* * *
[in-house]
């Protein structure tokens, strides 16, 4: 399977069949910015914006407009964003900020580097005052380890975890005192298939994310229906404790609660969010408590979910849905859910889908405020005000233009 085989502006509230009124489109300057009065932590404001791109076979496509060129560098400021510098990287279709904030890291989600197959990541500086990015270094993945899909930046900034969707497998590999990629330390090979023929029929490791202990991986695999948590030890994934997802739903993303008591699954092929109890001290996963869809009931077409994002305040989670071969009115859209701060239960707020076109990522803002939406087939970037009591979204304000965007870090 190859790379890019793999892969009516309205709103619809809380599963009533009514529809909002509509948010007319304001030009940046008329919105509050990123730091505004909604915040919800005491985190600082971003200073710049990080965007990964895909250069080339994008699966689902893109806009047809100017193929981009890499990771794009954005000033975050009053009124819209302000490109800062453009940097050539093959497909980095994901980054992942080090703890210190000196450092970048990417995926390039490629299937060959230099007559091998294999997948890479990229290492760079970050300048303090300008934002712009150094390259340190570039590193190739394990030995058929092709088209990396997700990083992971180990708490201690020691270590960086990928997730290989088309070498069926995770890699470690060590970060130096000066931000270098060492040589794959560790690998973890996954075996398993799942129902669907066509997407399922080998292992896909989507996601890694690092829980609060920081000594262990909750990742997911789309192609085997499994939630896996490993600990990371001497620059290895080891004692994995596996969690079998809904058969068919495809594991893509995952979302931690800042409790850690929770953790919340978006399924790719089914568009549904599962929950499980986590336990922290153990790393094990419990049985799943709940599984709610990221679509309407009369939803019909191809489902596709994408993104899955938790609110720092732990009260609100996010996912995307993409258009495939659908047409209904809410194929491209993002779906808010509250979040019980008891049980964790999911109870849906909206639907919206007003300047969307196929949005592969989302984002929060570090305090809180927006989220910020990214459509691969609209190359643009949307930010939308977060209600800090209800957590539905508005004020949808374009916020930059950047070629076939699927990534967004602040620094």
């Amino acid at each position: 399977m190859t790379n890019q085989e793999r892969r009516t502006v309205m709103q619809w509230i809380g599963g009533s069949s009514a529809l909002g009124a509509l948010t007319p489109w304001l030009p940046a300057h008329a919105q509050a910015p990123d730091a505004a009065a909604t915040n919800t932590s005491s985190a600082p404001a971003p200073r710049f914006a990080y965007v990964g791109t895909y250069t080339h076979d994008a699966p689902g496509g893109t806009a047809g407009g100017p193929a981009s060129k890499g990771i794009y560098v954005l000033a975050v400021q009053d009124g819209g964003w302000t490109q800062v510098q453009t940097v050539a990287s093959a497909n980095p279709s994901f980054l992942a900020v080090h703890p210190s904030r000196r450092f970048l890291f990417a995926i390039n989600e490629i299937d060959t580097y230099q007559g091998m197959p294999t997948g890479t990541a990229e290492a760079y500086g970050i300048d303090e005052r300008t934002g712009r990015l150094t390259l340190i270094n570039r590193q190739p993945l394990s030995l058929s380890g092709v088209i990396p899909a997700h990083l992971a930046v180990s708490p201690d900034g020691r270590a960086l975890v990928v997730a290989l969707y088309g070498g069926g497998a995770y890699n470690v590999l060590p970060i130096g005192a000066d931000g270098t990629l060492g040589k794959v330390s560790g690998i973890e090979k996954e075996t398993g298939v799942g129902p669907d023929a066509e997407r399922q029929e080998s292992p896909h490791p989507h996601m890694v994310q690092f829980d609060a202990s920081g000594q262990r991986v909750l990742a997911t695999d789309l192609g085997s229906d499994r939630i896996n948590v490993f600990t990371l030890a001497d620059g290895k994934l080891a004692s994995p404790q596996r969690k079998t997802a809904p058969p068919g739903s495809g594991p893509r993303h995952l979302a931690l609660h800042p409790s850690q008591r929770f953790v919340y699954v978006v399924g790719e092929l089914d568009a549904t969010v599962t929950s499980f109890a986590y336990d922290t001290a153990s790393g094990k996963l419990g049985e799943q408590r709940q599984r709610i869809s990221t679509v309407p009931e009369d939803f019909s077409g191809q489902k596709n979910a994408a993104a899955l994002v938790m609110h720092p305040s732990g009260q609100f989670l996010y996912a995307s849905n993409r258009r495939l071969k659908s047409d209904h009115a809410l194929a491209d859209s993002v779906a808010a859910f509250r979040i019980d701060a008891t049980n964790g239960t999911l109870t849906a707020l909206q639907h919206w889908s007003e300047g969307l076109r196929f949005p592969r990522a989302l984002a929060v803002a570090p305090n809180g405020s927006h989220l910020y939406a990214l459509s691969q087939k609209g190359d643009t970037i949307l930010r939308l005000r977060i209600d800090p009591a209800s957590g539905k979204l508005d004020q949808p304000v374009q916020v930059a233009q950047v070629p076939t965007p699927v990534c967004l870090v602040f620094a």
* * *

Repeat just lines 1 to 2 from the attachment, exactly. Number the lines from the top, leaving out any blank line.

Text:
[in-house]
């Protein structure tokens, strides 16, 4: 399977069949910015914006407009964003900020580097005052380890975890005192298939994310229906404790609660969010408590979910849905859910889908405020005000233009 085989502006509230009124489109300057009065932590404001791109076979496509060129560098400021510098990287279709904030890291989600197959990541500086990015270094993945899909930046900034969707497998590999990629330390090979023929029929490791202990991986695999948590030890994934997802739903993303008591699954092929109890001290996963869809009931077409994002305040989670071969009115859209701060239960707020076109990522803002939406087939970037009591979204304000965007870090 190859790379890019793999892969009516309205709103619809809380599963009533009514529809909002509509948010007319304001030009940046008329919105509050990123730091505004909604915040919800005491985190600082971003200073710049990080965007990964895909250069080339994008699966689902893109806009047809100017193929981009890499990771794009954005000033975050009053009124819209302000490109800062453009940097050539093959497909980095994901980054992942080090703890210190000196450092970048990417995926390039490629299937060959230099007559091998294999997948890479990229290492760079970050300048303090300008934002712009150094390259340190570039590193190739394990030995058929092709088209990396997700990083992971180990708490201690020691270590960086990928997730290989088309070498069926995770890699470690060590970060130096000066931000270098060492040589794959560790690998973890996954075996398993799942129902669907066509997407399922080998292992896909989507996601890694690092829980609060920081000594262990909750990742997911789309192609085997499994939630896996490993600990990371001497620059290895080891004692994995596996969690079998809904058969068919495809594991893509995952979302931690800042409790850690929770953790919340978006399924790719089914568009549904599962929950499980986590336990922290153990790393094990419990049985799943709940599984709610990221679509309407009369939803019909191809489902596709994408993104899955938790609110720092732990009260609100996010996912995307993409258009495939659908047409209904809410194929491209993002779906808010509250979040019980008891049980964790999911109870849906909206639907919206007003300047969307196929949005592969989302984002929060570090305090809180927006989220910020990214459509691969609209190359643009949307930010939308977060209600800090209800957590539905508005004020949808374009916020930059950047070629076939699927990534967004602040620094």